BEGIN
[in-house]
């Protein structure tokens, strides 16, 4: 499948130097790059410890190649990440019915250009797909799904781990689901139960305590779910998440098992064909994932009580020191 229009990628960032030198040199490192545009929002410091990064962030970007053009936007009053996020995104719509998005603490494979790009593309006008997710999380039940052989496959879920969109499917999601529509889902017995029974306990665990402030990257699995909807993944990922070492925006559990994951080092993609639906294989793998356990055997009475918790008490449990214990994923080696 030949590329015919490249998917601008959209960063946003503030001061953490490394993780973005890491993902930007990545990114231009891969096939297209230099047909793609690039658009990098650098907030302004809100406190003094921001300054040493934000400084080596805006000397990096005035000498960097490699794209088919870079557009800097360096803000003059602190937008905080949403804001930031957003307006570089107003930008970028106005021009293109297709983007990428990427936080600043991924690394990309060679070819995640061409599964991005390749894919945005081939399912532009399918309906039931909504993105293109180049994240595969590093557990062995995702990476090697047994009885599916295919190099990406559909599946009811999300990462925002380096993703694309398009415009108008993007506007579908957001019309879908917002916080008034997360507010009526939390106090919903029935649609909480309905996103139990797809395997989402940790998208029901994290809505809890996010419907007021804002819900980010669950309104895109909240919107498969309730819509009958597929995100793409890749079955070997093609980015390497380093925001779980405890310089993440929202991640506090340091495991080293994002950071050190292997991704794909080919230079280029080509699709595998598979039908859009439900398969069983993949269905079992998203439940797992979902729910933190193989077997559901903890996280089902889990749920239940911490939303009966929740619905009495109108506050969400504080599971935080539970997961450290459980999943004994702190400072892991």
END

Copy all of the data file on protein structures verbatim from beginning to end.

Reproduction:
[in-house]
């Protein structure tokens, strides 16, 4: 499948130097790059410890190649990440019915250009797909799904781990689901139960305590779910998440098992064909994932009580020191 229009990628960032030198040199490192545009929002410091990064962030970007053009936007009053996020995104719509998005603490494979790009593309006008997710999380039940052989496959879920969109499917999601529509889902017995029974306990665990402030990257699995909807993944990922070492925006559990994951080092993609639906294989793998356990055997009475918790008490449990214990994923080696 030949590329015919490249998917601008959209960063946003503030001061953490490394993780973005890491993902930007990545990114231009891969096939297209230099047909793609690039658009990098650098907030302004809100406190003094921001300054040493934000400084080596805006000397990096005035000498960097490699794209088919870079557009800097360096803000003059602190937008905080949403804001930031957003307006570089107003930008970028106005021009293109297709983007990428990427936080600043991924690394990309060679070819995640061409599964991005390749894919945005081939399912532009399918309906039931909504993105293109180049994240595969590093557990062995995702990476090697047994009885599916295919190099990406559909599946009811999300990462925002380096993703694309398009415009108008993007506007579908957001019309879908917002916080008034997360507010009526939390106090919903029935649609909480309905996103139990797809395997989402940790998208029901994290809505809890996010419907007021804002819900980010669950309104895109909240919107498969309730819509009958597929995100793409890749079955070997093609980015390497380093925001779980405890310089993440929202991640506090340091495991080293994002950071050190292997991704794909080919230079280029080509699709595998598979039908859009439900398969069983993949269905079992998203439940797992979902729910933190193989077997559901903890996280089902889990749920239940911490939303009966929740619905009495109108506050969400504080599971935080539970997961450290459980999943004994702190400072892991």